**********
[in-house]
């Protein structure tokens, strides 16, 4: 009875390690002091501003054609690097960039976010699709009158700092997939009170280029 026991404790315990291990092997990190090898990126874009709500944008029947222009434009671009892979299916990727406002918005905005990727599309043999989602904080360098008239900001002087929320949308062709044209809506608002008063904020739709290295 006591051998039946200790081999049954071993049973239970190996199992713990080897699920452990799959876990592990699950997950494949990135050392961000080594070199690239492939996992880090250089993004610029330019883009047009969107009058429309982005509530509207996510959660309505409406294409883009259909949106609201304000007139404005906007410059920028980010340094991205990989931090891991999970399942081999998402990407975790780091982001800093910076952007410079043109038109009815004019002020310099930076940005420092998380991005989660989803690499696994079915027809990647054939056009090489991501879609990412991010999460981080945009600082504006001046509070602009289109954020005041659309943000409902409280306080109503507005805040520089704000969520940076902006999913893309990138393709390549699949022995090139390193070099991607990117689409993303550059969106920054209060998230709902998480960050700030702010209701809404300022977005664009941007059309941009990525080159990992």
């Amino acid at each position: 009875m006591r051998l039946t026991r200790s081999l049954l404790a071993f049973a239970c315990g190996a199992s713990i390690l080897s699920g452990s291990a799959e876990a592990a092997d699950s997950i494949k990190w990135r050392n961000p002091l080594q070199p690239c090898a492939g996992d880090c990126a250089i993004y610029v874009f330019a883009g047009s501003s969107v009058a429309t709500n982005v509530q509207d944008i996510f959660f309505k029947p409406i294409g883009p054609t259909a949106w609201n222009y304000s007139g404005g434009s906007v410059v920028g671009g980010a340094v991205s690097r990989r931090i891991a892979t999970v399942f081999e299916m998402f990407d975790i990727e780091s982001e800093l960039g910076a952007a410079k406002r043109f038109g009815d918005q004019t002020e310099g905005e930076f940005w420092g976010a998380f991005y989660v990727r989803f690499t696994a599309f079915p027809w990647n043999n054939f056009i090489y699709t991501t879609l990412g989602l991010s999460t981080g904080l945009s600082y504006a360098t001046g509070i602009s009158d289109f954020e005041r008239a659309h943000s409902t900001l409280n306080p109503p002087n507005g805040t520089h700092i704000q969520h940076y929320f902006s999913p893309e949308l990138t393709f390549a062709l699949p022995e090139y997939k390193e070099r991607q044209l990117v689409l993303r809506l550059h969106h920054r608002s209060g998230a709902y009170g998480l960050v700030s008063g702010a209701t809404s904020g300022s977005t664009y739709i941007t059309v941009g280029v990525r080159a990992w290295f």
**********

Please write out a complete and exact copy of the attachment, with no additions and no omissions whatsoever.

[in-house]
């Protein structure tokens, strides 16, 4: 009875390690002091501003054609690097960039976010699709009158700092997939009170280029 026991404790315990291990092997990190090898990126874009709500944008029947222009434009671009892979299916990727406002918005905005990727599309043999989602904080360098008239900001002087929320949308062709044209809506608002008063904020739709290295 006591051998039946200790081999049954071993049973239970190996199992713990080897699920452990799959876990592990699950997950494949990135050392961000080594070199690239492939996992880090250089993004610029330019883009047009969107009058429309982005509530509207996510959660309505409406294409883009259909949106609201304000007139404005906007410059920028980010340094991205990989931090891991999970399942081999998402990407975790780091982001800093910076952007410079043109038109009815004019002020310099930076940005420092998380991005989660989803690499696994079915027809990647054939056009090489991501879609990412991010999460981080945009600082504006001046509070602009289109954020005041659309943000409902409280306080109503507005805040520089704000969520940076902006999913893309990138393709390549699949022995090139390193070099991607990117689409993303550059969106920054209060998230709902998480960050700030702010209701809404300022977005664009941007059309941009990525080159990992």
């Amino acid at each position: 009875m006591r051998l039946t026991r200790s081999l049954l404790a071993f049973a239970c315990g190996a199992s713990i390690l080897s699920g452990s291990a799959e876990a592990a092997d699950s997950i494949k990190w990135r050392n961000p002091l080594q070199p690239c090898a492939g996992d880090c990126a250089i993004y610029v874009f330019a883009g047009s501003s969107v009058a429309t709500n982005v509530q509207d944008i996510f959660f309505k029947p409406i294409g883009p054609t259909a949106w609201n222009y304000s007139g404005g434009s906007v410059v920028g671009g980010a340094v991205s690097r990989r931090i891991a892979t999970v399942f081999e299916m998402f990407d975790i990727e780091s982001e800093l960039g910076a952007a410079k406002r043109f038109g009815d918005q004019t002020e310099g905005e930076f940005w420092g976010a998380f991005y989660v990727r989803f690499t696994a599309f079915p027809w990647n043999n054939f056009i090489y699709t991501t879609l990412g989602l991010s999460t981080g904080l945009s600082y504006a360098t001046g509070i602009s009158d289109f954020e005041r008239a659309h943000s409902t900001l409280n306080p109503p002087n507005g805040t520089h700092i704000q969520h940076y929320f902006s999913p893309e949308l990138t393709f390549a062709l699949p022995e090139y997939k390193e070099r991607q044209l990117v689409l993303r809506l550059h969106h920054r608002s209060g998230a709902y009170g998480l960050v700030s008063g702010a209701t809404s904020g300022s977005t664009y739709i941007t059309v941009g280029v990525r080159a990992w290295f």